Saturday, January 11, 2014

Jim Kreuger – Sweet Salvation (Columbia – 1978)

Jim Kreuger was a guitarist in Dave Mason’s band for years, but I won’t hold that against him. I just don’t have a lot of time for Dave. I’ve tried, lord, how I’ve tried. Personally, I think Jim Capaldi made more interesting music in the 70’s, and I can live without just about every Jim Capaldi album ever made in the 70’s. For the record, I don’t own a single solo Steve Winwood album either. Do I even own a Traffic album? I actually sell them pretty regularly in my store, so I don’t tend to hang on to them. I definitely think that Traffic made interesting music with and without Dave Mason. Mr. Fantasy is rightfully considered a boomer classic, and their second album was one of the first non-canon hippie rock albums that I owned when I was a little kid. I dug it. I never need to hear “Feelin’ Alright” again as long as I live though. Look, I’m fond of Traffic, let’s leave it at that.
I’m guessing Columbia gave Jim Kreuger and Christian keyboard/synth/arranger/producer juggernaut Michael Omartian about fifty bucks to make this record (it sounds like it was made on the cheap anyway) SOLELY based on the fact that Jim had written the big (his biggest) Dave Mason hit “We Just Disagree”. Jim’s solo record features a lesser version of  “We Just Disagree” and I’m glad it’s there because NOW I know who to thank for the one and only Dave Mason song that I love. I feel bad for Jim though. He wrote a seriously great pop song and he didn’t get the credit and then he puts it on a solo album a year later that nobody would ever hear. Kind of a lost cause. Must have been frustrating for him. The best thing about “We Must Disagree” is that it kinda doesn’t even matter that it’s a Dave Mason song. It’s been on AM and FM radio every day in America since it was released and I’m sure plenty of people have no idea who sings it. ANY pop or country star of the 70’s could have sung it and made it a hit. It’s nearly fool-proof. And I like fool-proof songs. But Jim’s version doesn’t have that shimmer. My favorite part of Dave’s version is actually Jim’s back-up vocals and guitar playing.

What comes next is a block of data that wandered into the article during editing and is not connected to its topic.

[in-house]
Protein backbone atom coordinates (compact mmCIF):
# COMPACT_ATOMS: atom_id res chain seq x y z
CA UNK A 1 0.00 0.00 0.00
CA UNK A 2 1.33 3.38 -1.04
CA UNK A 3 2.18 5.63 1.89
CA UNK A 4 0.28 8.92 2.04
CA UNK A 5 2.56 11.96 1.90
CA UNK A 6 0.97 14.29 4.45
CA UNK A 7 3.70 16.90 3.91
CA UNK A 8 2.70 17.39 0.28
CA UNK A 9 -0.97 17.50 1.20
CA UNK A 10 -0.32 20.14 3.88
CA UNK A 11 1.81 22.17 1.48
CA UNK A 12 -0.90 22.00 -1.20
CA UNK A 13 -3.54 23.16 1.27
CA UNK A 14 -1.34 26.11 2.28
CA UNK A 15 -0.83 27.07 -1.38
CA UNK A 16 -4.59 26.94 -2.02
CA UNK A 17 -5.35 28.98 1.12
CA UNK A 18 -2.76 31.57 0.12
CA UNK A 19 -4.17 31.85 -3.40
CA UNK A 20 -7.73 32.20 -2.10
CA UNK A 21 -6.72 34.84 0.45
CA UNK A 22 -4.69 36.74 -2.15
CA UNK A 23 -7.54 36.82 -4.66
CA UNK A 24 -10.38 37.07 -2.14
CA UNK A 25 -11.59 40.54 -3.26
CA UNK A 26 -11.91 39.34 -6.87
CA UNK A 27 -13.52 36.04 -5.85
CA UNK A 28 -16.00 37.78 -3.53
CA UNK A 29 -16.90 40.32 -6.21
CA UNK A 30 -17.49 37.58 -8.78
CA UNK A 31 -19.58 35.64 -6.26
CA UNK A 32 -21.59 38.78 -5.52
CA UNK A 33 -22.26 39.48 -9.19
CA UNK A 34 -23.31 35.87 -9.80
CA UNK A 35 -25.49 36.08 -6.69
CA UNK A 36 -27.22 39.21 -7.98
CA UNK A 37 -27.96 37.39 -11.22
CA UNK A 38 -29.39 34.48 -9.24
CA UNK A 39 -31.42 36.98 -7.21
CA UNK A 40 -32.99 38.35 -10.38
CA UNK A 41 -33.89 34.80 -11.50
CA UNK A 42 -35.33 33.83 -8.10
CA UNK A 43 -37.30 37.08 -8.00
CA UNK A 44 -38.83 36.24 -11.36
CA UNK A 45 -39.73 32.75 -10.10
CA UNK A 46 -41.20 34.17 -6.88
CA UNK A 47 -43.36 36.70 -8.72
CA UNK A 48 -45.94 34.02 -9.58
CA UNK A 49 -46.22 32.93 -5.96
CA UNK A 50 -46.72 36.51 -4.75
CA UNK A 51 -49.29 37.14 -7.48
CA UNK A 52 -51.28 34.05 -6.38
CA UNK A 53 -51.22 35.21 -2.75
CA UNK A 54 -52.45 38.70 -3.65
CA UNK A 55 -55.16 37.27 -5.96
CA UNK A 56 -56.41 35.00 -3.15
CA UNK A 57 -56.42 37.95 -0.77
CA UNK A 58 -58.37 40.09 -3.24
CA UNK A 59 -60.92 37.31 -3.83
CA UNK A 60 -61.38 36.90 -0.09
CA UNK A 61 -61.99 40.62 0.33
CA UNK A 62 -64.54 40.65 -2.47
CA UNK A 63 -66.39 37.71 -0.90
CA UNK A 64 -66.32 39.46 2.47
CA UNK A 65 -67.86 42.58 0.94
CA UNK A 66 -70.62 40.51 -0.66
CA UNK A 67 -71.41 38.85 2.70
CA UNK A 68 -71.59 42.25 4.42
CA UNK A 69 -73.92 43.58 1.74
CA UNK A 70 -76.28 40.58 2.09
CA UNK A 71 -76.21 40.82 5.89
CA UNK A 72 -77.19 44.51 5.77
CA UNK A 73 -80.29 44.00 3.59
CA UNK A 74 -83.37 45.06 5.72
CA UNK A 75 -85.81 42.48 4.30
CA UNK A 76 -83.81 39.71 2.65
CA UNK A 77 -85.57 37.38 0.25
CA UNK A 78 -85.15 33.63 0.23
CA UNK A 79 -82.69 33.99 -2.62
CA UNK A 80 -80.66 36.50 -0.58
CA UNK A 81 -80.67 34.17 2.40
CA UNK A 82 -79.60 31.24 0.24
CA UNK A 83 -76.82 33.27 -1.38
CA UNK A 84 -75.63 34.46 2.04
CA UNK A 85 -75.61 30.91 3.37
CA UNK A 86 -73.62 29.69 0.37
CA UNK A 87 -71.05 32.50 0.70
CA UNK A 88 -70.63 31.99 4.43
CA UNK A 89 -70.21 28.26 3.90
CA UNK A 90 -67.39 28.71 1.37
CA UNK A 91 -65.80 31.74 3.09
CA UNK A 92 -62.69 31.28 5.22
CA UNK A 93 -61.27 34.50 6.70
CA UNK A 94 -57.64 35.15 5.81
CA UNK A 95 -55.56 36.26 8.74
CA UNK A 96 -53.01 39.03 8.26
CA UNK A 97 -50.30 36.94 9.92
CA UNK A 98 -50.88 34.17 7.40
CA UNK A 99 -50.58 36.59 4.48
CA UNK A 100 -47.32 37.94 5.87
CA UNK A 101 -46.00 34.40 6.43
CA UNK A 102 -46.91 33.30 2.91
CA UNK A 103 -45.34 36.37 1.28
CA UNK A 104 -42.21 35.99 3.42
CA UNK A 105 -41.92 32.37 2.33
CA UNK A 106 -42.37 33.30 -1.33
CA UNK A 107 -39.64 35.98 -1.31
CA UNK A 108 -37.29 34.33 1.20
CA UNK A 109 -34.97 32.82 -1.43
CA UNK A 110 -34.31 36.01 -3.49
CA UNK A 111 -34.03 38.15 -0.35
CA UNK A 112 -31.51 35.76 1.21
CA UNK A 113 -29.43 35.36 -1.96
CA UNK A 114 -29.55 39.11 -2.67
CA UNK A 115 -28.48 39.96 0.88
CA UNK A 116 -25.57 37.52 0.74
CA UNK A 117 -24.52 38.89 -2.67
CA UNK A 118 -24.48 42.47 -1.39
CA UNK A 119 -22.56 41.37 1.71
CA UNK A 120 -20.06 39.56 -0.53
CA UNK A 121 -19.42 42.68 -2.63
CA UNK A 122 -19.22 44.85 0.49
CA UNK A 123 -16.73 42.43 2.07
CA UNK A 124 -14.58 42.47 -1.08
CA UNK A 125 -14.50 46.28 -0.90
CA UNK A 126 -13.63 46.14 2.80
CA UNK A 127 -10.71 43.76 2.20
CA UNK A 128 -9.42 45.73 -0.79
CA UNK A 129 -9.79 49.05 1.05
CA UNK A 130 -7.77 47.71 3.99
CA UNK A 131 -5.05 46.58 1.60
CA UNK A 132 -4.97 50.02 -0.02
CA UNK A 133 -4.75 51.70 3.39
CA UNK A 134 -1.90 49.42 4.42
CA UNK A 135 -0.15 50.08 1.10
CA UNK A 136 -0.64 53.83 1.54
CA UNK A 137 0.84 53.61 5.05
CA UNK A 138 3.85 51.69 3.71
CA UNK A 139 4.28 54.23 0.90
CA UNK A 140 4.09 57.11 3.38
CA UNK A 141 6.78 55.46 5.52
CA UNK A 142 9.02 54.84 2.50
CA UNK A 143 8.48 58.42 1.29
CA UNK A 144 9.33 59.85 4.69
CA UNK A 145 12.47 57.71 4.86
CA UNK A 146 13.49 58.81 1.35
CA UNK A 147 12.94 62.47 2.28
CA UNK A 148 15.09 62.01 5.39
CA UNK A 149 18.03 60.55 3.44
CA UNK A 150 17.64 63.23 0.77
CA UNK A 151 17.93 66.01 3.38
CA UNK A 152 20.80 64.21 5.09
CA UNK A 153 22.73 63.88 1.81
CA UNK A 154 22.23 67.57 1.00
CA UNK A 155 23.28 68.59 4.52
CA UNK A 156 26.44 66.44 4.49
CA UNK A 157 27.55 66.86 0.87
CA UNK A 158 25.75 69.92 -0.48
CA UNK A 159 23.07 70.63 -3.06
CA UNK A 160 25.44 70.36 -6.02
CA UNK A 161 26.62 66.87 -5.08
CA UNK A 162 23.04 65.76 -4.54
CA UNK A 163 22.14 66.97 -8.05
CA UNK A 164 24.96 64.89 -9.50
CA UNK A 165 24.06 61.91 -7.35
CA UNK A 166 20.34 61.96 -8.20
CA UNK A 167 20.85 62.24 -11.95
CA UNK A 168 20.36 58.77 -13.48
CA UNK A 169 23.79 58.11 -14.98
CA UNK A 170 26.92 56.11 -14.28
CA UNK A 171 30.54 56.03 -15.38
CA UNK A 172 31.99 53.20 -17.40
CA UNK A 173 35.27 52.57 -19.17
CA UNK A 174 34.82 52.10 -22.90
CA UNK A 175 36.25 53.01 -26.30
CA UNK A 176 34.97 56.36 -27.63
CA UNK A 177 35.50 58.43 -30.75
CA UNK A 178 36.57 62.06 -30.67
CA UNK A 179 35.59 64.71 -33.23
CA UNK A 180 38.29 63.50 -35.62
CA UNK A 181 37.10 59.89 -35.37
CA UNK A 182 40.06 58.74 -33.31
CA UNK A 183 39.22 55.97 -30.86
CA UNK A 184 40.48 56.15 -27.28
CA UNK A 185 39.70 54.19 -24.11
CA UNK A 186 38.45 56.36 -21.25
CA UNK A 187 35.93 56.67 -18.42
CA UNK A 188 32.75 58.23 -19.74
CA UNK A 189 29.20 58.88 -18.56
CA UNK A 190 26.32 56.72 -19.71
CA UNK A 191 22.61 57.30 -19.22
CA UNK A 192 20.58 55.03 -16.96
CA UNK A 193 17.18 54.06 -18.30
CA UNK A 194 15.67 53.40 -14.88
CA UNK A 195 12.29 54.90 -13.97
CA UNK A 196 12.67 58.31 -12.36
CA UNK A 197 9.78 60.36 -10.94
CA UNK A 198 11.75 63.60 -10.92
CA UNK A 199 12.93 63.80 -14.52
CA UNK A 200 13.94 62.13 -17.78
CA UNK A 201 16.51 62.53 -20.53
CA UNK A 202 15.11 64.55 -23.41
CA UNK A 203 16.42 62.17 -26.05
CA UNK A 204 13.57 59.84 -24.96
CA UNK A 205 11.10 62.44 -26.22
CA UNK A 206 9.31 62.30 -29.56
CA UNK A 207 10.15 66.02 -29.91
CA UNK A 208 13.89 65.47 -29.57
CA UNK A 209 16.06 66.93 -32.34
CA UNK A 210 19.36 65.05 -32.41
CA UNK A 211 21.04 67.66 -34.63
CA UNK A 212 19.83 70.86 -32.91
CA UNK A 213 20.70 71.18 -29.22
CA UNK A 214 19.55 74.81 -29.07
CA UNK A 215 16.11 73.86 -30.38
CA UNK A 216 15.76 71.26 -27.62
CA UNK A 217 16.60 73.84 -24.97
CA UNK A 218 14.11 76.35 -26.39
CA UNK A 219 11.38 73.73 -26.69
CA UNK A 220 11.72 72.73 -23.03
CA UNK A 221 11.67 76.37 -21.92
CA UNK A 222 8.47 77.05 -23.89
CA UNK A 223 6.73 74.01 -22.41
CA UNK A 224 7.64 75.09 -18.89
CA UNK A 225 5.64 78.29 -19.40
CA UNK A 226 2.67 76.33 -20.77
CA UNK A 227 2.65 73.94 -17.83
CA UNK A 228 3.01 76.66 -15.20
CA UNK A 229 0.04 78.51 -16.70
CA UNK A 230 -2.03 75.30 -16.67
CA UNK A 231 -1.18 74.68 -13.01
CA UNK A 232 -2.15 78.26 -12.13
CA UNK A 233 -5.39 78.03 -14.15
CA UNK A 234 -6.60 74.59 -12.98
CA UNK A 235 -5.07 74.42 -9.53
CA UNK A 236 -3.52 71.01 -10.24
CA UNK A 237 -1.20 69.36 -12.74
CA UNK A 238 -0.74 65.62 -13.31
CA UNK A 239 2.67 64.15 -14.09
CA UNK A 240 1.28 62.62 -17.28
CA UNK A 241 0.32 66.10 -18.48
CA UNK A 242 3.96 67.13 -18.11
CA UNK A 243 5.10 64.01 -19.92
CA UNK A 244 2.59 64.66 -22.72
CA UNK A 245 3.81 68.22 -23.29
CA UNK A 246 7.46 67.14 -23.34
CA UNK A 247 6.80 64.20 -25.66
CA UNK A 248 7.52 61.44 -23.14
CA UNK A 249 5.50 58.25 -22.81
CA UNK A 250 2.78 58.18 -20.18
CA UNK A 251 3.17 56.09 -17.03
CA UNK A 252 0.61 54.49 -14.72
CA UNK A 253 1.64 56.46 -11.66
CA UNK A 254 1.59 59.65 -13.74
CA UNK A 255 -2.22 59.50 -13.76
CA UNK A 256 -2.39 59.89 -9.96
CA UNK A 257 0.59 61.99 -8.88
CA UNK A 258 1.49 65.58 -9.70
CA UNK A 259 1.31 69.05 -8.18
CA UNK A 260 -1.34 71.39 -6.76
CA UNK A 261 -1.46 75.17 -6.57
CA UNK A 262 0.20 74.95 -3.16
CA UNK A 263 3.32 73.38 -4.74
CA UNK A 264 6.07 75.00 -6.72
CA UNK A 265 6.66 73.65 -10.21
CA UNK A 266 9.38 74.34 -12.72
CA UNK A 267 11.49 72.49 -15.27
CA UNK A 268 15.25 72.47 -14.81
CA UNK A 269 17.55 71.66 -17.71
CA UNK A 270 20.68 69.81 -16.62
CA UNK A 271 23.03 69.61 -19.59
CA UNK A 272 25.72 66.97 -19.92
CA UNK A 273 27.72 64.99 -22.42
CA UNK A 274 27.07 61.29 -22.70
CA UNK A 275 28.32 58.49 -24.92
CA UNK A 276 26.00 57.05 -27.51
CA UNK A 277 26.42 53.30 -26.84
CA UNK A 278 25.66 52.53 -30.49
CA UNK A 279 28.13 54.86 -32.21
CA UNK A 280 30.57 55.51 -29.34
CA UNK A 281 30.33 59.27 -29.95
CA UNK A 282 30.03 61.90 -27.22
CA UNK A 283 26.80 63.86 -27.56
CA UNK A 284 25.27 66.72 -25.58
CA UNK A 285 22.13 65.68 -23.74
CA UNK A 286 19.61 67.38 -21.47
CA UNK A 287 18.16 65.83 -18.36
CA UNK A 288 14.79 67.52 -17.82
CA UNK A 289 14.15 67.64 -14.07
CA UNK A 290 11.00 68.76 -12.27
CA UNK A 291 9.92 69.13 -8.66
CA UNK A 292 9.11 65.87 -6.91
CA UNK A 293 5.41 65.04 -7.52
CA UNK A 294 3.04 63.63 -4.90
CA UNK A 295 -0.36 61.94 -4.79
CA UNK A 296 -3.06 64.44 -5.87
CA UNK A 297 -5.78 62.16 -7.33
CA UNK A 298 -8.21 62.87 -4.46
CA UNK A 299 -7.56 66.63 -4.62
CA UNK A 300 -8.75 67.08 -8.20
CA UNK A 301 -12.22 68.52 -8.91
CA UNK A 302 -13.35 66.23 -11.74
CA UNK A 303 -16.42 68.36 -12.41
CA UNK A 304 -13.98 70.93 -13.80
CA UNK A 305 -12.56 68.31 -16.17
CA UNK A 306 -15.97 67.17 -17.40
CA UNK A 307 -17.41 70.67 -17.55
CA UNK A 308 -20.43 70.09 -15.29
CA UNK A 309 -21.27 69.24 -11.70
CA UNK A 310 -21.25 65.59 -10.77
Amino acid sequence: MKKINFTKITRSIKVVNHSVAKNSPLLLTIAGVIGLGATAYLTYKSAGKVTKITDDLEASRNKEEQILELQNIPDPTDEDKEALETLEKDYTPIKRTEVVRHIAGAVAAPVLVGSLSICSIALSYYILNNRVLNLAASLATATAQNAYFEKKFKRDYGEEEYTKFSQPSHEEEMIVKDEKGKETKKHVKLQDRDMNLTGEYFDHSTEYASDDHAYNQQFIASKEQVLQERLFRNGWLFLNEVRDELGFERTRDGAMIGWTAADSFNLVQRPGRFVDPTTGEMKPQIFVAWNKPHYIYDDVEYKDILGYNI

And that’s the other thing I really want to make clear here: Jim Kreuger was an AMAZING guitar player. Like, scary good! The best parts of his one and only solo album are the instrumental jams that end some songs and the two actual instrumentals. The end of the faux-Antilles number “Trinidad”  - a sub-genre of pop/rock song that apparently everyone had to attempt in the mid 70’s - is great, and it really makes you wish that the whole album sounded like it. The de rigueur sly racism that was ALSO part and parcel of hot Caribbean summer night songs done by guitar guys is also on display. Jim gets his pocket picked while he’s doing the samba and he tries to explain to the thief that all he has are travelers checks so the thief steals his watch instead and he likes brown women and rum and he doesn’t understand what the brown women are saying to him so he looks it up in the dictionary but he gets the words wrong. The first instrumental “Hotnoggin Country Raga” is reason enough to buy this album for a dollar, it’s just a shame that it’s only two minutes long. For two minutes you get epic bluegrass fusion funk picking and who isn’t a fan of that? Dude should have been a guitar hero, for real.

The second instrumental, “Don’t Call Me Chief”, is a righteous slab of super-speedy salsified Les Dudek disco and this is where having Michael Omartian onboard as producer – he of the legendary Rhythm Heritage and the man behind the anthem of a generation “Theme From S.W.A.T.” – really makes a difference. The actual SOUND of the recording is nothing to write home about, but Jim’s raging guitar and people like Ernie Watts, Chuck Findley, and Nino Tempo blowing their guts out is still a treat to hear. Again, if only the whole album was like this…but it wasn’t. And none of Jim’s other originals can compare to his shot at immortality “We Just Disagree”. There are no good guys. There are no bad guys. But hats off to Columbia for at least giving him a slim chance. Better than none at all.